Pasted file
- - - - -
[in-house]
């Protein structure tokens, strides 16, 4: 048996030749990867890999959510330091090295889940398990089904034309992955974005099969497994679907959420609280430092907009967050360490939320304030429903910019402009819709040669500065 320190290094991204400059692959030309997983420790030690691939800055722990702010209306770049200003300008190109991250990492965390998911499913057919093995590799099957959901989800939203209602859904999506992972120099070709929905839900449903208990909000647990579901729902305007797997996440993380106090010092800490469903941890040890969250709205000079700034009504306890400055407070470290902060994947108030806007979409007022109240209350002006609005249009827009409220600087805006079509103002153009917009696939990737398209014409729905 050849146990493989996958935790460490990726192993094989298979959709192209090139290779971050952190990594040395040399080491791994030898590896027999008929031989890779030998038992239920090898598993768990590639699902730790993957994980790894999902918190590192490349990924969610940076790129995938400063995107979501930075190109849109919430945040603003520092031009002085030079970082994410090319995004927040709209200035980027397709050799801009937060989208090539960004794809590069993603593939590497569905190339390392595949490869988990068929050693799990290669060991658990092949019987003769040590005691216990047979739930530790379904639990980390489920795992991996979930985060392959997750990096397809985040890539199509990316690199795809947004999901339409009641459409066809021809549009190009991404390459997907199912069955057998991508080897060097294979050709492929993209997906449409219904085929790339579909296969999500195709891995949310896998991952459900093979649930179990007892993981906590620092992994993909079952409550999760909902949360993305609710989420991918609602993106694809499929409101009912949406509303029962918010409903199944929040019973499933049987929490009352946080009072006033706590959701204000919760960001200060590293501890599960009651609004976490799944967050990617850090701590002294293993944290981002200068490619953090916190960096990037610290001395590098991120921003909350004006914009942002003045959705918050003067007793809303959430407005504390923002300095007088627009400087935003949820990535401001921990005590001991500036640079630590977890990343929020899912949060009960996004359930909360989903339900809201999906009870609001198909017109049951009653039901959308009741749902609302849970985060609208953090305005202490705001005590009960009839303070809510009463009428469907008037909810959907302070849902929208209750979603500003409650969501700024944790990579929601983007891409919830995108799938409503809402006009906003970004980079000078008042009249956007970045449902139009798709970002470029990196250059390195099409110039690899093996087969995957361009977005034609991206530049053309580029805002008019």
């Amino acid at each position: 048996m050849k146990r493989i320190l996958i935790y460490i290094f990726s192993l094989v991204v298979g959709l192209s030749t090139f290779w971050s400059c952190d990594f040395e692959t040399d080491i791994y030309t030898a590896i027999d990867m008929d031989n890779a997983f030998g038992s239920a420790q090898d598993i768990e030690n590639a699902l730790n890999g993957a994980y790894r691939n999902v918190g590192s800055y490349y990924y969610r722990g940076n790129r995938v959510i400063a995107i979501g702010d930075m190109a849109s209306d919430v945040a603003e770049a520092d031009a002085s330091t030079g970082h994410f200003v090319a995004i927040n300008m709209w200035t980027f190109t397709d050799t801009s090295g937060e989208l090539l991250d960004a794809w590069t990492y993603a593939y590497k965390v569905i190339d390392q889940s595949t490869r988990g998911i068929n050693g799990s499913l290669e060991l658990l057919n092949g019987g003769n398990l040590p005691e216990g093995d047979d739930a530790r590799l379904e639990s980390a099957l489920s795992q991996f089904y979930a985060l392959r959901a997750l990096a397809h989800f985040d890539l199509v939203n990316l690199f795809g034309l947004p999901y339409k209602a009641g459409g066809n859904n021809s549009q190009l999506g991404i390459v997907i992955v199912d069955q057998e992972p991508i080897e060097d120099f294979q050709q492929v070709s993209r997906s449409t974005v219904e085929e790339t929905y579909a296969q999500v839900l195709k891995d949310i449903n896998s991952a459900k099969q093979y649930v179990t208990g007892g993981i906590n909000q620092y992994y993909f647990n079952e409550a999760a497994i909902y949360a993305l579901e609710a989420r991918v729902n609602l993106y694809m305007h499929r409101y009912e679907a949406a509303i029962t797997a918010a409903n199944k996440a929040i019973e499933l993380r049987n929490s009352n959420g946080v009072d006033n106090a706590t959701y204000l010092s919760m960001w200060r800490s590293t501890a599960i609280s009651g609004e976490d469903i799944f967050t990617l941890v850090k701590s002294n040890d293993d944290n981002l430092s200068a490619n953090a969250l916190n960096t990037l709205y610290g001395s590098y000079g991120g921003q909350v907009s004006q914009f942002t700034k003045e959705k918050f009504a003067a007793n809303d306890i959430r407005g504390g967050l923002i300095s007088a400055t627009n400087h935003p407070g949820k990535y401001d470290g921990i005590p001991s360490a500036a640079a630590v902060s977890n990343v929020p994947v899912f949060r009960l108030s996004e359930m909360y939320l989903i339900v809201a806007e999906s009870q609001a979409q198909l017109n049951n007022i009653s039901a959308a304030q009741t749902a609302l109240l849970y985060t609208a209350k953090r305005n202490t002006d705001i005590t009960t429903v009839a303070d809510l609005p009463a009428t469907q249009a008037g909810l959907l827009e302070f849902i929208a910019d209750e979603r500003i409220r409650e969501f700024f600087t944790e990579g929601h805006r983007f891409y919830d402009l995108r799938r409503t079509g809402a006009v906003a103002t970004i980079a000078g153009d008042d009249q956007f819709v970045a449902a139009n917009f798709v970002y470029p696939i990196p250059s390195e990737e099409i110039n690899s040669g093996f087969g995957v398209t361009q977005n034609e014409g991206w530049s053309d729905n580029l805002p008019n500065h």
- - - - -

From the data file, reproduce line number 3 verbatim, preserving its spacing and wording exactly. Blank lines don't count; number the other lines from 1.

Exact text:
């Amino acid at each position: 048996m050849k146990r493989i320190l996958i935790y460490i290094f990726s192993l094989v991204v298979g959709l192209s030749t090139f290779w971050s400059c952190d990594f040395e692959t040399d080491i791994y030309t030898a590896i027999d990867m008929d031989n890779a997983f030998g038992s239920a420790q090898d598993i768990e030690n590639a699902l730790n890999g993957a994980y790894r691939n999902v918190g590192s800055y490349y990924y969610r722990g940076n790129r995938v959510i400063a995107i979501g702010d930075m190109a849109s209306d919430v945040a603003e770049a520092d031009a002085s330091t030079g970082h994410f200003v090319a995004i927040n300008m709209w200035t980027f190109t397709d050799t801009s090295g937060e989208l090539l991250d960004a794809w590069t990492y993603a593939y590497k965390v569905i190339d390392q889940s595949t490869r988990g998911i068929n050693g799990s499913l290669e060991l658990l057919n092949g019987g003769n398990l040590p005691e216990g093995d047979d739930a530790r590799l379904e639990s980390a099957l489920s795992q991996f089904y979930a985060l392959r959901a997750l990096a397809h989800f985040d890539l199509v939203n990316l690199f795809g034309l947004p999901y339409k209602a009641g459409g066809n859904n021809s549009q190009l999506g991404i390459v997907i992955v199912d069955q057998e992972p991508i080897e060097d120099f294979q050709q492929v070709s993209r997906s449409t974005v219904e085929e790339t929905y579909a296969q999500v839900l195709k891995d949310i449903n896998s991952a459900k099969q093979y649930v179990t208990g007892g993981i906590n909000q620092y992994y993909f647990n079952e409550a999760a497994i909902y949360a993305l579901e609710a989420r991918v729902n609602l993106y694809m305007h499929r409101y009912e679907a949406a509303i029962t797997a918010a409903n199944k996440a929040i019973e499933l993380r049987n929490s009352n959420g946080v009072d006033n106090a706590t959701y204000l010092s919760m960001w200060r800490s590293t501890a599960i609280s009651g609004e976490d469903i799944f967050t990617l941890v850090k701590s002294n040890d293993d944290n981002l430092s200068a490619n953090a969250l916190n960096t990037l709205y610290g001395s590098y000079g991120g921003q909350v907009s004006q914009f942002t700034k003045e959705k918050f009504a003067a007793n809303d306890i959430r407005g504390g967050l923002i300095s007088a400055t627009n400087h935003p407070g949820k990535y401001d470290g921990i005590p001991s360490a500036a640079a630590v902060s977890n990343v929020p994947v899912f949060r009960l108030s996004e359930m909360y939320l989903i339900v809201a806007e999906s009870q609001a979409q198909l017109n049951n007022i009653s039901a959308a304030q009741t749902a609302l109240l849970y985060t609208a209350k953090r305005n202490t002006d705001i005590t009960t429903v009839a303070d809510l609005p009463a009428t469907q249009a008037g909810l959907l827009e302070f849902i929208a910019d209750e979603r500003i409220r409650e969501f700024f600087t944790e990579g929601h805006r983007f891409y919830d402009l995108r799938r409503t079509g809402a006009v906003a103002t970004i980079a000078g153009d008042d009249q956007f819709v970045a449902a139009n917009f798709v970002y470029p696939i990196p250059s390195e990737e099409i110039n690899s040669g093996f087969g995957v398209t361009q977005n034609e014409g991206w530049s053309d729905n580029l805002p008019n500065h």